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Page history last edited by WoW!ter 7 years, 3 months ago

The creation of repositories, either subject based or institutional, is one of the answers of the Open access movement on the so called serials crises. Nowadays there are so many initiatives that it is hard to find a good starting point. In this chapter I try to order some of these initiatives.

Overall there are 3 aspects to these consider when dealing with these repositories.

  • Searching collections repositories
  • Collections of repositories
  • Individual repositories


Searching collections of repositories


BASE http://digital.ub.uni-bielefeld.de/index.php

Bielefeld Academic Search Engine is een search engine that uses the OAI protocol to harvest the metadata from nearly 549 repositories. It has currently indexed some 7.5 million articles.


Narcis http://www.narcis.nl

Narcis is a search service which gives free access to academic research output in the Netherlands. This is a broad collection which guarantees digital accessibility to the full text without any restrictions. DAREnet consists of nearly 320.000 OA text objects.


OAISTER http://oaister.worldcat.org/

OAIster is a union catalog of millions of records representing open access resources that was built by harvesting from open access collections worldwide using the Open Archives Initiative Protocol for Metadata Harvesting (OAI-PMH). Today, OAIster includes more than 25 million records representing digital resources from more than 1,100 contributors.


Scirus http://www.scirus.com/

Discussed before, allows full text searching of selected repositories!


Scientific Commons http://en.scientificcommons.org/

An impressive search engine based on the OAI protocol. It indexes 898 repositories from 51 countries. It has indexed more than 17 million items. The fulltext plus metadata of the articles is being indexed up to a limit of 3 MB. But above all, the search engine is really fast. It really is one of the most interesting search engines.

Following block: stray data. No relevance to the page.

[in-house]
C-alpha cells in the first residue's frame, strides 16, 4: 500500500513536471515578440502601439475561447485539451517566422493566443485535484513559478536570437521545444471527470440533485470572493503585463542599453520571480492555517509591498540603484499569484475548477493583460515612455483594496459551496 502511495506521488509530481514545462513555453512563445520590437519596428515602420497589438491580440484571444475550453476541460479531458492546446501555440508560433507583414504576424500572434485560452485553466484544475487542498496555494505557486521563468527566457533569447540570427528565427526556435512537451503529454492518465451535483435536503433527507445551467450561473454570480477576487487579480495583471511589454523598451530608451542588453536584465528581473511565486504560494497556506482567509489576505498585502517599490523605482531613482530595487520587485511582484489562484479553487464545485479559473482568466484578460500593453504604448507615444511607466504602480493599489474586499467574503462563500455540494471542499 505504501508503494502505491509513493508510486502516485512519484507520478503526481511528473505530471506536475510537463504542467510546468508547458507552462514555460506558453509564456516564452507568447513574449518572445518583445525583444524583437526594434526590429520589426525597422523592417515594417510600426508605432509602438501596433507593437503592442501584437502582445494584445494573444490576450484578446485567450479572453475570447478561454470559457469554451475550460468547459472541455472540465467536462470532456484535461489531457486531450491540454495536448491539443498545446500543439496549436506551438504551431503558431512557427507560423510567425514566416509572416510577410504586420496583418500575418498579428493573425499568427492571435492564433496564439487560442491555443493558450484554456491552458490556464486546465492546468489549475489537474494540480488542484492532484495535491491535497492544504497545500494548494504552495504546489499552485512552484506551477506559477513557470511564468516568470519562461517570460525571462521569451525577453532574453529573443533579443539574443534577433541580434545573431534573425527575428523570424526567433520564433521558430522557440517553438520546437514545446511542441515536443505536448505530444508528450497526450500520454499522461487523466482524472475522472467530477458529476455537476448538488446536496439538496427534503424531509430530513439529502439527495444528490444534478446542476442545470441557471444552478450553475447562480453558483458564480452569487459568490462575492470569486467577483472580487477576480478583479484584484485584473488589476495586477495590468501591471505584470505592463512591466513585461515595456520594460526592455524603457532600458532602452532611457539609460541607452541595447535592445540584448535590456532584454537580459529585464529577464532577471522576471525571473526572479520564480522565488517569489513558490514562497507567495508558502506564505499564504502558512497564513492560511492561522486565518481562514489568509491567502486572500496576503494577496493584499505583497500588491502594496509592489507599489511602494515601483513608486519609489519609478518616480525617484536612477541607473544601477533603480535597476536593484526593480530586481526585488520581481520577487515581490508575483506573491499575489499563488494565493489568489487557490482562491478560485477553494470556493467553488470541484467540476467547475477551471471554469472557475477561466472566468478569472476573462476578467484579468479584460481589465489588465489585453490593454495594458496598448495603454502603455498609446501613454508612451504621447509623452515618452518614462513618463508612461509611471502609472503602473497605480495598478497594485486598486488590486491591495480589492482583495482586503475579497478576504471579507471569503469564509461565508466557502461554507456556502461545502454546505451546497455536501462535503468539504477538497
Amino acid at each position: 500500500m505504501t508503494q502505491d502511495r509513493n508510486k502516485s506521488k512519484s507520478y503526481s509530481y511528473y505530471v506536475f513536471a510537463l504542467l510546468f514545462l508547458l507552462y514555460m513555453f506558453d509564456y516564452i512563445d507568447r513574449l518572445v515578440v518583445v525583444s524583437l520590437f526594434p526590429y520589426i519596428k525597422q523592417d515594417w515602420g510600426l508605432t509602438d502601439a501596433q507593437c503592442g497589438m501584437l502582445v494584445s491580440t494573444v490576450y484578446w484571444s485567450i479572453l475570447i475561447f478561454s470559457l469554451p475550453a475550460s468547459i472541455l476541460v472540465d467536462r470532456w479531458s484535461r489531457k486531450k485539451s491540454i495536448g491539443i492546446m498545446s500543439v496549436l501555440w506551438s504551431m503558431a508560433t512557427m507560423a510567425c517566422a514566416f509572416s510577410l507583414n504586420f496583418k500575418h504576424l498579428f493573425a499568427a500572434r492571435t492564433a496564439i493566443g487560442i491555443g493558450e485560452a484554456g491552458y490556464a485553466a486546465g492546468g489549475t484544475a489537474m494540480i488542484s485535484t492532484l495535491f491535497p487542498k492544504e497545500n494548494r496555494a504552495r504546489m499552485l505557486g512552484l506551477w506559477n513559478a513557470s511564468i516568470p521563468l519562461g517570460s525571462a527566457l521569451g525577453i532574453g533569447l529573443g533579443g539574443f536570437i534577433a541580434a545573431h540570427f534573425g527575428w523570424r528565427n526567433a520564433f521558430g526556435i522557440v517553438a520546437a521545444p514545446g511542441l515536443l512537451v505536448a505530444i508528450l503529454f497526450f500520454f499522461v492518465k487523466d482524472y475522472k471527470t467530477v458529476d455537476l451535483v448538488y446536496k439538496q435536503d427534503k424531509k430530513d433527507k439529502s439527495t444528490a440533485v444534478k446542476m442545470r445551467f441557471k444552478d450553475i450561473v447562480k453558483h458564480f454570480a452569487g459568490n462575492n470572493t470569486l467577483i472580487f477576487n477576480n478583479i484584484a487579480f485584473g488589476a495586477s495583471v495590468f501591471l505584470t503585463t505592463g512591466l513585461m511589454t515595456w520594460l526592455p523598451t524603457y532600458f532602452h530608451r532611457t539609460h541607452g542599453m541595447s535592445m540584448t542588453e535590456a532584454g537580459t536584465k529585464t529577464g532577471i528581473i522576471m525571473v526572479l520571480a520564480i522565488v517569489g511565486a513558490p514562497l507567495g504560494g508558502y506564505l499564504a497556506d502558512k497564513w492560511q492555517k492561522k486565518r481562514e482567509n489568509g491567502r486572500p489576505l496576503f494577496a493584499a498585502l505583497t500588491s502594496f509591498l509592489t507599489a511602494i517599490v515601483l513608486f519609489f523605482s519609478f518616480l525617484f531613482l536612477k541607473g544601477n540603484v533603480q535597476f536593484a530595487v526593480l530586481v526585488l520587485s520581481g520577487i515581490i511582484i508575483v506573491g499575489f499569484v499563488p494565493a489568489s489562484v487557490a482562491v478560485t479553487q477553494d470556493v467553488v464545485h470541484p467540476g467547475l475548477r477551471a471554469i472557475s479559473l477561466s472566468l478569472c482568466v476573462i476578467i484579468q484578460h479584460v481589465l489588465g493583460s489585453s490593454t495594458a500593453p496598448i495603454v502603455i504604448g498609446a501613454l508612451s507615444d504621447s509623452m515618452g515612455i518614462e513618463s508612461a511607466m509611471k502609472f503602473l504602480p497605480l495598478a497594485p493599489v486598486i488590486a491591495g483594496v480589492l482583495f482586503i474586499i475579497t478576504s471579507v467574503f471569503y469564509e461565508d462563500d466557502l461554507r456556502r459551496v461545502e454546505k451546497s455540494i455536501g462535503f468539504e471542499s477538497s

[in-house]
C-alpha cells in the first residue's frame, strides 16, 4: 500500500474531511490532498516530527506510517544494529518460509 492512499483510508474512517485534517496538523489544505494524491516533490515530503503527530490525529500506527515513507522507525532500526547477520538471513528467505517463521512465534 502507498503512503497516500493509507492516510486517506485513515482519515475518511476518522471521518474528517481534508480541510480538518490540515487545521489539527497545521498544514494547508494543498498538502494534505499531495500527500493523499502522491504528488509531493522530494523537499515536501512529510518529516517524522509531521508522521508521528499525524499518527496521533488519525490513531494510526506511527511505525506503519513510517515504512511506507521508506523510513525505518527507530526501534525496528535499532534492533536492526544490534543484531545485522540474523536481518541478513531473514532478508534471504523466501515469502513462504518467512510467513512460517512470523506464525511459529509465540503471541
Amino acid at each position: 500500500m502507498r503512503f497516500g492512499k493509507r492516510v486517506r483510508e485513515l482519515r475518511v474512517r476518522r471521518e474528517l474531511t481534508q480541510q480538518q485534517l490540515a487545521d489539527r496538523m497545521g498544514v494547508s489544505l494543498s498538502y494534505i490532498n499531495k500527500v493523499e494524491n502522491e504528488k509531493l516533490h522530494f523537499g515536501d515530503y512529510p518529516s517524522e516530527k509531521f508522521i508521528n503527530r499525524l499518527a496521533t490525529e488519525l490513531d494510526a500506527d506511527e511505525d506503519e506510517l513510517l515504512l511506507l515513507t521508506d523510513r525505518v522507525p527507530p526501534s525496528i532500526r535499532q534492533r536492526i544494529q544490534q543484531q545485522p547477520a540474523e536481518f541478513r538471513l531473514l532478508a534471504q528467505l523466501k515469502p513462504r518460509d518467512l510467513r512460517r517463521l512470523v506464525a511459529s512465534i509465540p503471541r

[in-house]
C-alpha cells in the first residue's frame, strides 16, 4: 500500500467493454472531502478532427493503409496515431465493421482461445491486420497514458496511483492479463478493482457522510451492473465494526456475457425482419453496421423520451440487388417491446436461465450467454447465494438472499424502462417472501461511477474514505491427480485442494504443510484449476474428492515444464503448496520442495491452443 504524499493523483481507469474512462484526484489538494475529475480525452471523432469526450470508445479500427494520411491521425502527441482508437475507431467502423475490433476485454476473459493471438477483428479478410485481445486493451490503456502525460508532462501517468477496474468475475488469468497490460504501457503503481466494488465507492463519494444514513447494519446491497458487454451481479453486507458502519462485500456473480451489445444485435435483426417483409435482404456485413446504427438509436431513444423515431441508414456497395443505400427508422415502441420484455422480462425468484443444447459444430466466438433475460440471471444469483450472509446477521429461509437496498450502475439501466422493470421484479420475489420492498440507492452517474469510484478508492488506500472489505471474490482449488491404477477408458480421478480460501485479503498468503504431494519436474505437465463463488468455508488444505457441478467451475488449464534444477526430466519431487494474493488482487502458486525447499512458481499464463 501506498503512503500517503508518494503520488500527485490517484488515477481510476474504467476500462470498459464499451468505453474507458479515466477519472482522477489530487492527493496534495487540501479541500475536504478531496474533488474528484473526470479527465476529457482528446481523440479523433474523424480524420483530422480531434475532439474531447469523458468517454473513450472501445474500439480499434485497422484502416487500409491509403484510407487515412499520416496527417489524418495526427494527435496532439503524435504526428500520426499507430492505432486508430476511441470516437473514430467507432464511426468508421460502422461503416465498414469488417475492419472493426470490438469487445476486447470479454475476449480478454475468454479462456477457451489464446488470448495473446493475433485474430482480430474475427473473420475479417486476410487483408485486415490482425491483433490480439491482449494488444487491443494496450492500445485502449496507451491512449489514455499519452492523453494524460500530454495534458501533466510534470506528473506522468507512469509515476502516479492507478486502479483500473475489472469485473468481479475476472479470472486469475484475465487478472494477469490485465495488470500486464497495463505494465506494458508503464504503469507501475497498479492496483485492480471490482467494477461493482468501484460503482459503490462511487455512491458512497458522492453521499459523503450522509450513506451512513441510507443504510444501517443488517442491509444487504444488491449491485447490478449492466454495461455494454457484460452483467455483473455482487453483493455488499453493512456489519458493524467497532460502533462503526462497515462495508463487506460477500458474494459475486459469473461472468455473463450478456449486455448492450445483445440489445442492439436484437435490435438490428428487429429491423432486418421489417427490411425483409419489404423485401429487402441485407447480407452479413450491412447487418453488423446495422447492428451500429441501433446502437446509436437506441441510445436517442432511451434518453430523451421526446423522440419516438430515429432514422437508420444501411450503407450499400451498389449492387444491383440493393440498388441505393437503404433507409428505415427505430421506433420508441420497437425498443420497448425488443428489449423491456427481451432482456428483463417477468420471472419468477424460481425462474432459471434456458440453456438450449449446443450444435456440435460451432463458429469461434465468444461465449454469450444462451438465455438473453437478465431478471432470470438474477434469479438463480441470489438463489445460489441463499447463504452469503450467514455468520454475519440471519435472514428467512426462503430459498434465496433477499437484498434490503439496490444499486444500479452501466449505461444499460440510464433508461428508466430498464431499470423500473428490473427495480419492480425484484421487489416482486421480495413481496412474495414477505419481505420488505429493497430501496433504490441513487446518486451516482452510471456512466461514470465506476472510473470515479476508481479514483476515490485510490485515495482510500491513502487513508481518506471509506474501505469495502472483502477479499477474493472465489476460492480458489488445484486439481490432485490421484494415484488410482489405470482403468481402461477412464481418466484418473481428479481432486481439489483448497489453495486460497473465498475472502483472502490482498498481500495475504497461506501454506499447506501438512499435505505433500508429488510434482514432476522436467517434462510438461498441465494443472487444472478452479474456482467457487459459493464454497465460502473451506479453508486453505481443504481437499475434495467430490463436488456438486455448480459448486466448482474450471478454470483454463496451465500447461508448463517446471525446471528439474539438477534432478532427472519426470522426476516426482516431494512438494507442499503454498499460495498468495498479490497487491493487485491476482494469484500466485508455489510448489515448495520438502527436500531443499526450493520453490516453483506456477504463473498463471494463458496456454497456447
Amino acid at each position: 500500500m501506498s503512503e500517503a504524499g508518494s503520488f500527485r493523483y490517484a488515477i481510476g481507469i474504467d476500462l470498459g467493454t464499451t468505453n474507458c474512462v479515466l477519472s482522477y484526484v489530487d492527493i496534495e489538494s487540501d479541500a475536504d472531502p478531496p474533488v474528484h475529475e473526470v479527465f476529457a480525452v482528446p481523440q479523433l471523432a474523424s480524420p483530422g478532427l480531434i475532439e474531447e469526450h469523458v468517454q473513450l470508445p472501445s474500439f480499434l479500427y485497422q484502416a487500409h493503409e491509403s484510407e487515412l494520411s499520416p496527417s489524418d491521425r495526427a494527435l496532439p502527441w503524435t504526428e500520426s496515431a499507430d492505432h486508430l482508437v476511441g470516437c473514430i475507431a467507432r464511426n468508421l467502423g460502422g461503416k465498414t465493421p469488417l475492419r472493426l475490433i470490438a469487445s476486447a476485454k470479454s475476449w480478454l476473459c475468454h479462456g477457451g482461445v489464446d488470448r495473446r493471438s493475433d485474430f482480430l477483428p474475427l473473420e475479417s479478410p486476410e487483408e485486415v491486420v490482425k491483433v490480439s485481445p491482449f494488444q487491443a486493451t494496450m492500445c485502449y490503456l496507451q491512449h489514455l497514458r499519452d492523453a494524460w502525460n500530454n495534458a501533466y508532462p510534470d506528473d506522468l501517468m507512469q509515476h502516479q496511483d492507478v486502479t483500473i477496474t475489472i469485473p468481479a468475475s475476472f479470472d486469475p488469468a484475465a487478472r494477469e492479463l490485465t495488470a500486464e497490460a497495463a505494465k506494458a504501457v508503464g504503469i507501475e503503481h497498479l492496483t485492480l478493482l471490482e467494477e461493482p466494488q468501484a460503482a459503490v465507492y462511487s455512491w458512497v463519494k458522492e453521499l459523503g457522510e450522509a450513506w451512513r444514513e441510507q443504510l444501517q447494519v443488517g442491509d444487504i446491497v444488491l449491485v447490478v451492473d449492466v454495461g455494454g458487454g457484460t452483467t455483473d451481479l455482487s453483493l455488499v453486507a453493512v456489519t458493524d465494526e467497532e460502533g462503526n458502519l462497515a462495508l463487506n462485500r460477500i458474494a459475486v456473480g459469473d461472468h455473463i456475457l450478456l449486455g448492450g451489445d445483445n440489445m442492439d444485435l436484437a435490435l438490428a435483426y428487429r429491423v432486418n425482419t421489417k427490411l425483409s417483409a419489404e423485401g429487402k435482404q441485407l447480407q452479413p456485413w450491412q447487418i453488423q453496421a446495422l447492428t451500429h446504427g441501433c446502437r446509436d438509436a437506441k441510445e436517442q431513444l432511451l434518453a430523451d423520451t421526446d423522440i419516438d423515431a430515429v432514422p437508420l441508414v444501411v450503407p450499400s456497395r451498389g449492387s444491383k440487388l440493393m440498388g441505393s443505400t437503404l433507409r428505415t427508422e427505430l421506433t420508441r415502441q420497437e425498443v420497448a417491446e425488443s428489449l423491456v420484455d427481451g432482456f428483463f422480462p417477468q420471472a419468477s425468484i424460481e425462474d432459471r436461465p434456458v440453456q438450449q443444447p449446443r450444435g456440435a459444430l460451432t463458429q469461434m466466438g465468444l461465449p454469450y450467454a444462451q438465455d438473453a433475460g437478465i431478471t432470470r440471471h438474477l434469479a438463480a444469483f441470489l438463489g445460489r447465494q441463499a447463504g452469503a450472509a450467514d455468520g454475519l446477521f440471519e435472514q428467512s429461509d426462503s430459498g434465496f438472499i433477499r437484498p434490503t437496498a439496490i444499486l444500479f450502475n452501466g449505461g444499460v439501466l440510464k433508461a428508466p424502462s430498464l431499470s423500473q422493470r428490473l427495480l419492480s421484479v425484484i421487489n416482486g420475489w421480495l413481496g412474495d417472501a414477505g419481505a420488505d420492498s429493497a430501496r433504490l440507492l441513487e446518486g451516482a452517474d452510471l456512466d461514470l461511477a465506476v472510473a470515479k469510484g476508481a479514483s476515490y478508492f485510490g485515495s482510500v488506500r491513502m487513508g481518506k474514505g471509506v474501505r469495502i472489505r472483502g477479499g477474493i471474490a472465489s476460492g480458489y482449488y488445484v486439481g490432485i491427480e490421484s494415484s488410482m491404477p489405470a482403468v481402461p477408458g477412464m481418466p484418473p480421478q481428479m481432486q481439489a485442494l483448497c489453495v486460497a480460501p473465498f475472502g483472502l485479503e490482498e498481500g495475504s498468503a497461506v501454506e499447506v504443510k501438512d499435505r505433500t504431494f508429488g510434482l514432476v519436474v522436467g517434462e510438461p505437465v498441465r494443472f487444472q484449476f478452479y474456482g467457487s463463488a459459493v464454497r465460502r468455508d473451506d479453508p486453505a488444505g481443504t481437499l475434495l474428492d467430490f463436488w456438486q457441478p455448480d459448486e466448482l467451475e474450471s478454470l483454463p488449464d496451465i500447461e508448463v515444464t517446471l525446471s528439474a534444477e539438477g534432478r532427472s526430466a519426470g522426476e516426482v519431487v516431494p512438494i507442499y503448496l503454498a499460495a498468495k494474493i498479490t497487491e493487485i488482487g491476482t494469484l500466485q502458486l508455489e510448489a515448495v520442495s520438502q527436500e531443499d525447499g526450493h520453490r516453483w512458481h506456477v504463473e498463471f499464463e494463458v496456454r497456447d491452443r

Collections of Repositories

In the library world there appears a lot of envy, so rather than cooperating we like to start from scratch again, so we end up with at least two collections of OA repositories.


ROAR http://archives.eprints.org/

The first overview of OA repositories.


openDOAR http://www.opendoar.org/

The youngest overview of OA repositories. They have made use of Google Custom Search to search for the full text deposited in all all the listed repositories.


Individual Repositories

Individual repositories can be either subject specific, or institutional. Only a few examples of subject oriented will be provided, since there are too many of them to include in this course. The afformentioned collections of repositories do a better job on listing the individual repositories.


Subject Repositories

ArXiv http://arxiv.org/

The classsical example of a subject specific (physics) repository. It covers about 400,000 e-prints in Physics, Mathematics, Computer Science and Quantitative Biology. The artcles can only be searched on metadata.


Organic Eprints http://www.orgprints.org/

Organic Eprints is an international open access archive for papers related to research in organic agriculture. The archive contains full-text papers in electronic form together with bibliographic information, abstracts and other metadata.


E-lis http://eprints.rclis.org/

E-LIS is an open access archive for scientific or technical documents, published or unpublished, on Librarianship, Information Science and Technology, and related areas. The repository contains some 4700+ items.


DList http://dlist.sir.arizona.edu/

Established in 2002, DLIST, Digital Library of Information Science and Technology is a cross-institutional, subject-based, open access digital archive for the Information Sciences, including Archives and Records Management, Library and Information Science, Information Systems, Museum Informatics, and other critical information infrastructures.


PubMed Central http://www.ncbi.nlm.nih.gov/pmc/

PMC is a free full-text archive of biomedical and life sciences journal literature at the U.S. National Institutes of Health's National Library of Medicine (NIH/NLM). 







Institutional repositories

Only a few examples (since there are hundreds of them)


T-Space https://tspace.library.utoronto.ca/

T-Space showcases and preserves the scholarly work of University of Toronto faculty. T-Space is faculty space, established by the Library to support the dissemination of knowledge by the University community.


Wageningen Yield http://library.wur.nl/way

Wageningen Yield (WaY) is the access point to scientific and other publications originating from Wageningen University and Research Centre (Wageningen UR).



WG 20091118


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